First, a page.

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How NSA Whistleblower Edward Snowden May Have Botched His Getaway

Michael Kelley
plane russia


The sun rises above Moscow's Sheremetyevo airport June 27, 2013.

Edward Snowden is a legitimate whistleblower — he published the first concrete evidence of the NSA's domestic surveillance apparatus, corroborating claims made by previous whistleblowers and raising serious questions about the constitutionality of the NSA running a widespread, warrantless domestic dragnet with weak oversight.

But there is a growing body of evidence that the 30-year-old ex-Booz Allen employee is now in a position to unintentionally leak more highly valuable U.S. national security intel than he meant to.

The former CIA technician , stuck in the transit zone  of a Moscow airport,  is now in the jurisdiction of the Russian Federal Security Service (FSB), i.e., the post-Soviet successor of the KGB. Before that he spent a month in China.

On May 20 Snowden arrived in Hong Kong from Hawaii with "four laptop computers that enable him to gain access to some of the US government's most highly-classified secrets."

On June 1 he met with journalists, including Glenn Greenwald of The Guardian, and began providing them with classified documents. On June 9 he identified himself, which placed a bullseye on his back for U.S., Chinese, and Russian intelligence to see.

“He’s a kid, I really think he’s a kid, I think he never anticipated this would be such a big matter in Hong Kong,” Albert Ho, Snowden's Hong Kong-based lawyer, told The New York Times.

The next day he checked out of his hotel and began providing the South China Morning Post with "documents" and details of NSA hacking civilian targets in Hong Kong and mainland China.

On June 23 he flew to Moscow. A t that point Snowden had been in China,  carrying four laptops with access to troves of highly classified data belonging to  the world's largest spy agency , for more than a month.

Russ Tice, the original NSA whistleblower who recently claimed that the NSA wiretapped then-Senator Barack Obama in 2004, found it hard to believe that Snowden would carry physical data on him — because of how dumb that would be.

"It would be foolish," Tice told Business Insider. "If he went out to lunch, the Chinese authorities would be searching his hotel room … to try to see if he had any more physical goodies on the NSA. And if he did, he certainly would not have left Hong Kong with that information without the Hong Kong authorities making sure they got it from him."

To those who think Snowden held on to his computers during his stay — there are no indications to the contrary — the implications are simple.

“That stuff is gone,” a former senior U.S. intelligence official who served in Russia told The Washington Post. “I guarantee the Chinese intelligence service got their hands on that right away. If they imaged the hard drives and then returned them to him, well, then the Russians have that stuff now.”

In any case, Russia would certainly find value in access to Snowden. A  radio host from Radio Echo of Moscow described what she saw in the airport's transit zone on the day of Snowden's arrival:

"I saw about 20 Russian officials, supposedly FSB agents in suits, crowding around somebody in a restricted area of the airport," Bychkova  told Anna Nemtsova of Foreign Policy.  "The Kremlin pretends they have nothing to do with him being stuck in Moscow, but in reality they're all over him."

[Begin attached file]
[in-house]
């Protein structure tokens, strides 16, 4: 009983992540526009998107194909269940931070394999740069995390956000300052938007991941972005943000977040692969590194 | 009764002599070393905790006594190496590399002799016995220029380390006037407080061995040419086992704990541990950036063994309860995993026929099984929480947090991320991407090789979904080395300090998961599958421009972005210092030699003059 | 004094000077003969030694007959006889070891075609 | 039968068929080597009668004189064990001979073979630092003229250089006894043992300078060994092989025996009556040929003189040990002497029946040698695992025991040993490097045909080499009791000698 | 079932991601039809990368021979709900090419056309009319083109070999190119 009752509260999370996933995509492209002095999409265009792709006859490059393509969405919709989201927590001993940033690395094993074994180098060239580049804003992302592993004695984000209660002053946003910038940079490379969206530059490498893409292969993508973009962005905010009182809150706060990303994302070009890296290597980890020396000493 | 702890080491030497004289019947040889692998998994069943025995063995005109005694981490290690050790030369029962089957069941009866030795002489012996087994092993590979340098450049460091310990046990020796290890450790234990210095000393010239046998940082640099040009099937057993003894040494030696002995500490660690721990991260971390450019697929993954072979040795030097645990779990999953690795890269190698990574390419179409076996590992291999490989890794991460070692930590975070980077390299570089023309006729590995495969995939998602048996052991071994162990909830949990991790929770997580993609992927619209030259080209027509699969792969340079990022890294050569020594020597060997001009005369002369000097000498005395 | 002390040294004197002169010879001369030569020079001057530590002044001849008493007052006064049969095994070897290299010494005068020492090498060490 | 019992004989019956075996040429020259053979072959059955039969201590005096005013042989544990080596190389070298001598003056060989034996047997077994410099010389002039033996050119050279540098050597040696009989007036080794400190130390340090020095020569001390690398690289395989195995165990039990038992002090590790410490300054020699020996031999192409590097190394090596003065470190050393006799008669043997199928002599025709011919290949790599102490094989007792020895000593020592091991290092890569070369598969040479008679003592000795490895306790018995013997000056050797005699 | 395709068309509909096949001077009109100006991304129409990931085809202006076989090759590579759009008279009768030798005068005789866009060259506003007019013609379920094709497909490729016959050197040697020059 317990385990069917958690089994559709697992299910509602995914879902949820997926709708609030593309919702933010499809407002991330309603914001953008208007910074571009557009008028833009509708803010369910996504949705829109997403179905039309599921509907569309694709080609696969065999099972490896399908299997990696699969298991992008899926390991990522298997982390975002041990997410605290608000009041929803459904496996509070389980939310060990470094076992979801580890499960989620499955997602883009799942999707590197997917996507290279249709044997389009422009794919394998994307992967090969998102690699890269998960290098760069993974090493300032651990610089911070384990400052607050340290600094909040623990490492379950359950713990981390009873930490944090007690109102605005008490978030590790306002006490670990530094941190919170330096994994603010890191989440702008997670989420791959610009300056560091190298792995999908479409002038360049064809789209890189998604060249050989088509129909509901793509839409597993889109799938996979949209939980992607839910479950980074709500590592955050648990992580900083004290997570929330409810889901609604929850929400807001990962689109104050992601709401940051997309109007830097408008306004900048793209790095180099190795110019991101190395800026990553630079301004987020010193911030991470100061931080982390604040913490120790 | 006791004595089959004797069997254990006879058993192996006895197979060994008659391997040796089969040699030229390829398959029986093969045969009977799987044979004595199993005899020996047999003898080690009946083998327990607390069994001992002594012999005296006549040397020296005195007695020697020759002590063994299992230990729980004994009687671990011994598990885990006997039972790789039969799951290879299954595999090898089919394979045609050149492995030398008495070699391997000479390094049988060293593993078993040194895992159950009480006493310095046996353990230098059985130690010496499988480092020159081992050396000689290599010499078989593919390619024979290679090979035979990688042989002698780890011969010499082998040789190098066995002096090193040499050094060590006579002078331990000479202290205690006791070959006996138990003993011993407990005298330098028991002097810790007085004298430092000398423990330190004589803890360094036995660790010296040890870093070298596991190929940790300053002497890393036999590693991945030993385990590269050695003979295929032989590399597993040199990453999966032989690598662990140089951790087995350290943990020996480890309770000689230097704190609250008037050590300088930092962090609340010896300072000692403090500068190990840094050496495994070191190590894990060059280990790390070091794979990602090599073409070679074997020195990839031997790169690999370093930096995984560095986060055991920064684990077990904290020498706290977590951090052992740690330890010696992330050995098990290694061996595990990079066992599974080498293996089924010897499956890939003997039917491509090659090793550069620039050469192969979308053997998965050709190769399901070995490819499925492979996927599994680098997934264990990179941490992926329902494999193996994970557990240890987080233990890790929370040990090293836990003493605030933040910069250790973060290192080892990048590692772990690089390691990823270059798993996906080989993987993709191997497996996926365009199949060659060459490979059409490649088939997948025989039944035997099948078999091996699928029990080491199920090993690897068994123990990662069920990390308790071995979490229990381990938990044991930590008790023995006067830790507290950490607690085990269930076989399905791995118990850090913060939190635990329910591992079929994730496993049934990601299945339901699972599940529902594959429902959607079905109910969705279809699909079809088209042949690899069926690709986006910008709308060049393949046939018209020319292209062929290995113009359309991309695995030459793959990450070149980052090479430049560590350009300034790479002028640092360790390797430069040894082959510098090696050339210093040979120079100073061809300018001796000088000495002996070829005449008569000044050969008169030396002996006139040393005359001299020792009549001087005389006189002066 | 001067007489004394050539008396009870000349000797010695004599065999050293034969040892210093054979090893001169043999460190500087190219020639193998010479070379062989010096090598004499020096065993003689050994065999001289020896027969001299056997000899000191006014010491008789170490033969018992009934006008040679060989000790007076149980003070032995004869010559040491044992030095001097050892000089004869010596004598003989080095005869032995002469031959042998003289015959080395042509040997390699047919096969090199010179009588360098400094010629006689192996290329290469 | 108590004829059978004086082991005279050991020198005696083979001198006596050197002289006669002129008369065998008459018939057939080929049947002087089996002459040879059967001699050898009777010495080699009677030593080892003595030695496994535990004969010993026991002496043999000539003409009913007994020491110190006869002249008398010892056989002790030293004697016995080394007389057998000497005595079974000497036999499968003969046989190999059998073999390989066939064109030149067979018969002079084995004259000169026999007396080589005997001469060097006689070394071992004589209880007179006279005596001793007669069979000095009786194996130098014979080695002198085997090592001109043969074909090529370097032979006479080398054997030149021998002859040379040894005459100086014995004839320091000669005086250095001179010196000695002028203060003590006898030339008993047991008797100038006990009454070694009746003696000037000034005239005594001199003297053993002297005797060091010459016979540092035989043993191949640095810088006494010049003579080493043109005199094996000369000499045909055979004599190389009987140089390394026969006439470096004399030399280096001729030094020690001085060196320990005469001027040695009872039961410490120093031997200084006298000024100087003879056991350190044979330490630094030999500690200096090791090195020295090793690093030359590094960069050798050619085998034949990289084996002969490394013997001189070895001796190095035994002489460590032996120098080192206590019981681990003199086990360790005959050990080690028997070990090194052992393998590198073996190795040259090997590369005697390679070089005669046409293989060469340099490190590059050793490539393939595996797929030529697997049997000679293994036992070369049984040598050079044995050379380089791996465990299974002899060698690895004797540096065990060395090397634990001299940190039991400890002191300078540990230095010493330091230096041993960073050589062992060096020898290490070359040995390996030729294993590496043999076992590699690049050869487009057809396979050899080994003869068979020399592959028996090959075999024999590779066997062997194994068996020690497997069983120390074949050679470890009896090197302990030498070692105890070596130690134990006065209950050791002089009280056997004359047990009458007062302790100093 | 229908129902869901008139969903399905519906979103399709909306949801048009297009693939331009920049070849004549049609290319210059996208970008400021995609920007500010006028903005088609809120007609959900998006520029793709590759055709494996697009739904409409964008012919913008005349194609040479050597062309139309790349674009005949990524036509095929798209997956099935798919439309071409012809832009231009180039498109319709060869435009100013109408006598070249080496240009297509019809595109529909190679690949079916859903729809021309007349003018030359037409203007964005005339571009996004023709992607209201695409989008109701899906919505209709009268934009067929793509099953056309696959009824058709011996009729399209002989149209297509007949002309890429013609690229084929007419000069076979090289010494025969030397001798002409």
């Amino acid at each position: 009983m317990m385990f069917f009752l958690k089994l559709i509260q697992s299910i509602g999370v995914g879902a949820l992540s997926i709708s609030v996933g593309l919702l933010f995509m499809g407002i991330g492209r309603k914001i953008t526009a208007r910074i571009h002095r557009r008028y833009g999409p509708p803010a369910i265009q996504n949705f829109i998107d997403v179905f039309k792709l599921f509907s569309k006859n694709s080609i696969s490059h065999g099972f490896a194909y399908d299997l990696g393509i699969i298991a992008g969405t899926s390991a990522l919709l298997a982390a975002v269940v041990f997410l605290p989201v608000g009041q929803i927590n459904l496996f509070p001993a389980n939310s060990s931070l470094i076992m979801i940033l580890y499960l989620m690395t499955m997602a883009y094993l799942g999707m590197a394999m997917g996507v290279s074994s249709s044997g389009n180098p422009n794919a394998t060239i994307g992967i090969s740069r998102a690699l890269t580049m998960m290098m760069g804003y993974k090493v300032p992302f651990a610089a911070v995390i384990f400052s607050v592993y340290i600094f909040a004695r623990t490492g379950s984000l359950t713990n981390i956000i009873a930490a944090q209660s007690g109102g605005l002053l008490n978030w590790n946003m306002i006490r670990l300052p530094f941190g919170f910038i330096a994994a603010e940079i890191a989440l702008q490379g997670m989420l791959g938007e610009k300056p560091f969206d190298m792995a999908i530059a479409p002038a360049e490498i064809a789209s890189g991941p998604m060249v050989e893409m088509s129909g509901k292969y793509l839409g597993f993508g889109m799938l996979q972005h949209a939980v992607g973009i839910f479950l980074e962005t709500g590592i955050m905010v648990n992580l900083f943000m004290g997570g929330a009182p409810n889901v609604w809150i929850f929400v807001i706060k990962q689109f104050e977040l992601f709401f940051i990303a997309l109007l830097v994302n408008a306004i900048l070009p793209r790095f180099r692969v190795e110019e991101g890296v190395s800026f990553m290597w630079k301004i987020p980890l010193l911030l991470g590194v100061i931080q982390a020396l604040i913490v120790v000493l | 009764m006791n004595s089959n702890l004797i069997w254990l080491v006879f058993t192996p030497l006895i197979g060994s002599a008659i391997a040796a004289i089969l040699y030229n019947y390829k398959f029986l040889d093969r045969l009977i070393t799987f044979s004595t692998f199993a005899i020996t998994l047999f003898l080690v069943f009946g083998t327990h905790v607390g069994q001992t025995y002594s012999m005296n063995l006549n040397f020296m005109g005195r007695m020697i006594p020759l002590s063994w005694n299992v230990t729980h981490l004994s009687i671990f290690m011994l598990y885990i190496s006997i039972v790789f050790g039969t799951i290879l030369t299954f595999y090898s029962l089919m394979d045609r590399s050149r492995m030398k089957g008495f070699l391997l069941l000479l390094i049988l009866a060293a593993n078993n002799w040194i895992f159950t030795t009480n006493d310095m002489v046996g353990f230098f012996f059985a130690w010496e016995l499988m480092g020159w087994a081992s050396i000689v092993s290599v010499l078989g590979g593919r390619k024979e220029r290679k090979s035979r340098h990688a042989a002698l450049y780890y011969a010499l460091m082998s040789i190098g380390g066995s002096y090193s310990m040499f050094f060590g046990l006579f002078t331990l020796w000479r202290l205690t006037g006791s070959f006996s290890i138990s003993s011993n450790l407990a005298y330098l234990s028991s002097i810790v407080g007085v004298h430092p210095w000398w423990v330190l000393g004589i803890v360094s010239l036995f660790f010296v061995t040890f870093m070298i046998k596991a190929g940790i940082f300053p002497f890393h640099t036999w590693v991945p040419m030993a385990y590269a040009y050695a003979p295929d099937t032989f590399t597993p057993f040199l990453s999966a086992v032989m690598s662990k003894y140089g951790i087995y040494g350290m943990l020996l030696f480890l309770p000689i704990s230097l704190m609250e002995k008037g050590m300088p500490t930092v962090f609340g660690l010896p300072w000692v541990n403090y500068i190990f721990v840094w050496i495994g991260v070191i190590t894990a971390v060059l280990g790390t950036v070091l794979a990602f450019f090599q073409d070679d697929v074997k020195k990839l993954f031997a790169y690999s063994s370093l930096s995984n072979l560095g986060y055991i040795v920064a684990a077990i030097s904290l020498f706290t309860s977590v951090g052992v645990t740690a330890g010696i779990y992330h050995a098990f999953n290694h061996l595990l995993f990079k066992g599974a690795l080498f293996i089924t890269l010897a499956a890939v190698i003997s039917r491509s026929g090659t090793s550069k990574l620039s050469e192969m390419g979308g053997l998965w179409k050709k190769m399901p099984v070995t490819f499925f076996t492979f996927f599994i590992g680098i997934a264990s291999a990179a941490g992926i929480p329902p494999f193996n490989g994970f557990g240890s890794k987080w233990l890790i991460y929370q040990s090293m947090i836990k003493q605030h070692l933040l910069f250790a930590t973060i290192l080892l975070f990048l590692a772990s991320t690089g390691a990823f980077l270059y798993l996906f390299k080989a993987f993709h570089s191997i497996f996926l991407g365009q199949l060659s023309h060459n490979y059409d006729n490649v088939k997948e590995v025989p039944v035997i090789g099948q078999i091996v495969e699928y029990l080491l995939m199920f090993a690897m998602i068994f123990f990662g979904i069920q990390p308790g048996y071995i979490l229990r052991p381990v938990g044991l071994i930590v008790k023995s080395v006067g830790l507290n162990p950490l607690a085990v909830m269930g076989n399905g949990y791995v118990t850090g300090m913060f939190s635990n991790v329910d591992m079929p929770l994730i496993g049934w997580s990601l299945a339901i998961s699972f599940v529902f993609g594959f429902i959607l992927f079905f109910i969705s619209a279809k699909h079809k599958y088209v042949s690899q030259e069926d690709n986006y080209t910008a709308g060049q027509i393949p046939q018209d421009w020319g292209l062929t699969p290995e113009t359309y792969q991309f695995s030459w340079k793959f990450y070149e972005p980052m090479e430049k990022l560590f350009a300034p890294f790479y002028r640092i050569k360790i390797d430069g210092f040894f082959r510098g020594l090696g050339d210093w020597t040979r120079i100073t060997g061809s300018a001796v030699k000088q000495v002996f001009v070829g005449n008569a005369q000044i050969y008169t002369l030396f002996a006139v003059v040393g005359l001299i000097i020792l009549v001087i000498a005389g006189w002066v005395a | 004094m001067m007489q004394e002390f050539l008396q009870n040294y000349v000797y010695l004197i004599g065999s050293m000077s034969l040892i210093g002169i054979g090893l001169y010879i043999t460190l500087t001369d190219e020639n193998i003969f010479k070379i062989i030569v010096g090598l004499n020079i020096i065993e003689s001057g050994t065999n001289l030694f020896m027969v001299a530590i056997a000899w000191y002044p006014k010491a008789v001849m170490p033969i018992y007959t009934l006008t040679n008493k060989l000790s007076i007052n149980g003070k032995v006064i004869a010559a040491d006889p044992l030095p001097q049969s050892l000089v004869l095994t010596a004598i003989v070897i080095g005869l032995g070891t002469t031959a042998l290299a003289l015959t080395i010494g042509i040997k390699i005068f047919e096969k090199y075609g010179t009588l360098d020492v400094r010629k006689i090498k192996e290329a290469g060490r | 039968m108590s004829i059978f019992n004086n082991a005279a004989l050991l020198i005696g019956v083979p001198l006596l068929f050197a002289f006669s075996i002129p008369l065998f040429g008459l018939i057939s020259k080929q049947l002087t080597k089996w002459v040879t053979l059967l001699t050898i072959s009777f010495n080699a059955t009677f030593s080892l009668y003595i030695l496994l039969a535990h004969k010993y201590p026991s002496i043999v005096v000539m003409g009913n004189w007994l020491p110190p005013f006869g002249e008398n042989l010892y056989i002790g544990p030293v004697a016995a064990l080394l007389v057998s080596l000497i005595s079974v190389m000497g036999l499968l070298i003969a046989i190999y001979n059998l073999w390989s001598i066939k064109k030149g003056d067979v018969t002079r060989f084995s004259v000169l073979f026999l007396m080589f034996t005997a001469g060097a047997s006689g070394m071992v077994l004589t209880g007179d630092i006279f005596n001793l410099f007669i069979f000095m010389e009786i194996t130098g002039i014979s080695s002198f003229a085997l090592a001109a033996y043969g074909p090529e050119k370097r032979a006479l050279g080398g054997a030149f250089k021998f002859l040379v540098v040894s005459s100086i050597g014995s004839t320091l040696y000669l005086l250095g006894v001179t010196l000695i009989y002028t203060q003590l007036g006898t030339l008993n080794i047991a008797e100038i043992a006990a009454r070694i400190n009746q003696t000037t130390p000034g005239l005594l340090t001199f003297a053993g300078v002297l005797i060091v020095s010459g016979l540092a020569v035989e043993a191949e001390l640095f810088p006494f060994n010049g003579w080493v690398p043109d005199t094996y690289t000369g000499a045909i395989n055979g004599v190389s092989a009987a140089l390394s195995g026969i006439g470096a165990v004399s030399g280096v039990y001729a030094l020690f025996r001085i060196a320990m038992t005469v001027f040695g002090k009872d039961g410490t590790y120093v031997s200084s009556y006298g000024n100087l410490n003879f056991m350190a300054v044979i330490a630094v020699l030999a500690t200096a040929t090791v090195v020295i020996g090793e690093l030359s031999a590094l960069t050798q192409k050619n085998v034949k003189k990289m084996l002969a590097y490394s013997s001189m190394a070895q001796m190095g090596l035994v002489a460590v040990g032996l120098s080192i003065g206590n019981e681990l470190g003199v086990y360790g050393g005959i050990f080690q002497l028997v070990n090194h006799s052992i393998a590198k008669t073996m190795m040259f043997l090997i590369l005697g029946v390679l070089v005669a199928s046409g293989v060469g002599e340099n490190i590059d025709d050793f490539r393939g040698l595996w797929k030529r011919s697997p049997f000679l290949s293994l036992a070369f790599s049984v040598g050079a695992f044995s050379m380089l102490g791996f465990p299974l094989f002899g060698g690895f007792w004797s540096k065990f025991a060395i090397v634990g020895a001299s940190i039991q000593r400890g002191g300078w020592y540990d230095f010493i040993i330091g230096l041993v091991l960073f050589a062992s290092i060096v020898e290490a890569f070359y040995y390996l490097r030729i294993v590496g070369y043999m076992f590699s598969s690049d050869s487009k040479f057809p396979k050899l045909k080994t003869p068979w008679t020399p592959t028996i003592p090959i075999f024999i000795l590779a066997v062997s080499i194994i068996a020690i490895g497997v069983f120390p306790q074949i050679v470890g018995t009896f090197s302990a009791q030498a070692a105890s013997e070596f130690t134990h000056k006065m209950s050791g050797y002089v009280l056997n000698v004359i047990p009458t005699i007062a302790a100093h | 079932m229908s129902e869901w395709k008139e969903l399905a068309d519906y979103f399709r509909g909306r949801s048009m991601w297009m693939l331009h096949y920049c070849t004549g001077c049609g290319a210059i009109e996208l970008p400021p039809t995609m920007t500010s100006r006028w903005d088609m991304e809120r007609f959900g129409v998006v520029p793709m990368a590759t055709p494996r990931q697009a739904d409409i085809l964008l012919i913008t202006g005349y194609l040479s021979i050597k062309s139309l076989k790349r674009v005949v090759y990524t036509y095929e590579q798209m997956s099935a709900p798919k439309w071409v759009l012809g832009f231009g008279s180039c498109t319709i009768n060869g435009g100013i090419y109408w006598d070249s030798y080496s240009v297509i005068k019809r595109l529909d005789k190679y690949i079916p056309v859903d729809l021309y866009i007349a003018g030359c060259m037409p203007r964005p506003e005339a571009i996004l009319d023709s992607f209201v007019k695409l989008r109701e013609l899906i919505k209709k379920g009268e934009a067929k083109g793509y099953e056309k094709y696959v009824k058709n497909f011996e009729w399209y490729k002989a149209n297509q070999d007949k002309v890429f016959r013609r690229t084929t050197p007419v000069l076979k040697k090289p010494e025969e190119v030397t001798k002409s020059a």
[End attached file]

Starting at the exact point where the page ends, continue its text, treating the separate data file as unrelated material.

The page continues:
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Earlier this week Russian President Vladimir Putin, a former KGB colonel, said that he would "prefer not to deal with this issue at all. It's like shearing a pig — too much squeaking, too little wool."

Russian political analyst Dmitry Oreshkin doubts that:

“The special services understand that this person knows a lot and that it would be useful to talk to him. Snowden is not a human rights defender, and in fact there is something to shear from him.”

WikiLeaks, which sent founder Julian Assange's closest advisor to travel with Snowden, denied that Snowden is in contact with the FSB:

Mr. Snowden is not being 'de briefed' by the FSB. He is well and WikiLeaks' Harrison is escorting him at all times. http://t.co/Y1EBv5GCUs

— WikiLeaks (@wikileaks) June 26, 2013

Putin also said that Snowden is a "free person" who can leave Russia whenever he wants — but that doesn't seem to be the case either.

Here's what  a source reportedly in contact with Snowden  told Interfax:

“Snowden’s American passport is void and he is not in possession of any other document with which he can prove his identity. For this reason, he has to stay in Sheremetyevo’s transit zone and cannot leave Russia, cannot buy a ticket.” 

As for Snowden's attempt to obtain political asylum and travel to Ecuador, Univision has published a document apparently granting Snowden safe passage while the country's foreign minister denies that such a document exists.

The document, which appears to be from General Consul of Ecuador in London, states that it was provided "to allow the bearer to travel to the territory of Ecuador for the purpose of political asylum."

It adds a request "to the relevant authorities of the transit countries to give the appropriate help, so that" Snowden can reach Ecuador. However, there is no signature.

Furthermore, Putin doesn't have to grant that request (especially when Snowden has a voided passport), just like he doesn't have to grant President Obama's request that Snowden be returned to the U.S.

Perhaps that's why WikiLeaks said that Snowden could be stuck in Russia "permanently."

In hindsight, Snowden's path around the world may be the worst one possible for an American physically and mentally carrying U.S. national security secrets with the intention of selectively leaking them.

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